Debt vs Equity Financing: What’s Best for Your Business?
As an entrepreneur looking to start up a new venture, one of the most pressing questions is how you’re going to finance the business. Usually, you’ll be choosing between debt and equity financing.
Understanding the difference between debt financing vs equity financing is key to your endeavor’s success. The basic debt fundraising definition generally refers to taking out a loan that has preset interest and timed payment intervals. Equity financing simply means giving out ownership of your company in exchange for cash flow.
Choosing debt vs equity financing can be an ordeal in itself. There are several factors that you need to consider. Before solidifying your choice between the many debt equity financing options, you need to analyze your business’s current stage, expendable income, capital structure, and the economy as a whole.
In this article, we’ll delve into the pros and cons of equity financing and help you determine which is right for your new venture.
Types of Debt Financing
Debt financing means that you’re collecting funds without giving up part of your company. In essence, it’s a loan that will be paid back with interest by a predetermined date. You may be asking, why is debt cheaper than equity? It may be hard to believe, but when raising debt, there are cases when this proves true. This usually happens when there’s a conflict between investors and the livelihood of the company is at stake.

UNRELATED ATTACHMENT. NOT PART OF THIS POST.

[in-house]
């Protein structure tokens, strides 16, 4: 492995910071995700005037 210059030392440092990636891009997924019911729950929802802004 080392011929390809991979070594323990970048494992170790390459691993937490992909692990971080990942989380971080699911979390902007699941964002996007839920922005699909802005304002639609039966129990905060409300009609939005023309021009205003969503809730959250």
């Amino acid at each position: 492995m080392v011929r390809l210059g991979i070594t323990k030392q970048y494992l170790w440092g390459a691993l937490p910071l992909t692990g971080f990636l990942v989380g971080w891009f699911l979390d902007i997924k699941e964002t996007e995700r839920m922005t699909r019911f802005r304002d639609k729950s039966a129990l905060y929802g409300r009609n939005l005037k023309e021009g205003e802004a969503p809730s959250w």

The most common forms of debt financing include:
- Secured Lines of Credit: Obtained from financial institutions such as banks, secured lines of credit will give you access to cash with a reasonable interest rate.
- Term Loans: In a term loan, all capital needed for the venture is provided upfront by a bank or other lender. These loans have regular interval payments over a specified period.
- Credit Cards: You can find credit cards issued by banks or credit unions, and use them in a similar manner to personal credit cards.
- Merchant Cash Advance (MCA) Companies: The MCA line of credit is extended with the expectation that the company’s income will be used to pay it down. Many of these loans are structured to garnish a percentage of your daily revenue.
Pros & Cons of Debt Financing
Debt financing has empowered many small businesses to get their operations up and running. The major hurdle for these companies is qualifying for a loan at a low-interest rate. The most common ways you can qualify for a loan include having collateral, a properly structured business plan, a good credit score, and other supporting documents that lessen your perceived risk.
Pros of Debt Financing:
- You maintain ownership and subsequent profits over your company.
- You have a payment schedule, so you know when you’ll be done repaying.
- Interest rates are usually less than what you would need to pay out on equity investments.
- You can consider several different types of credit lines.
- There may be tax incentives, as the interest on the debt can be deducted.
Cons of Debt Financing:
- You have a fixed schedule of repayment regardless of the business’s success.
- Debt is calculated as an expense, which inhibits you from reinvesting revenue back into the business.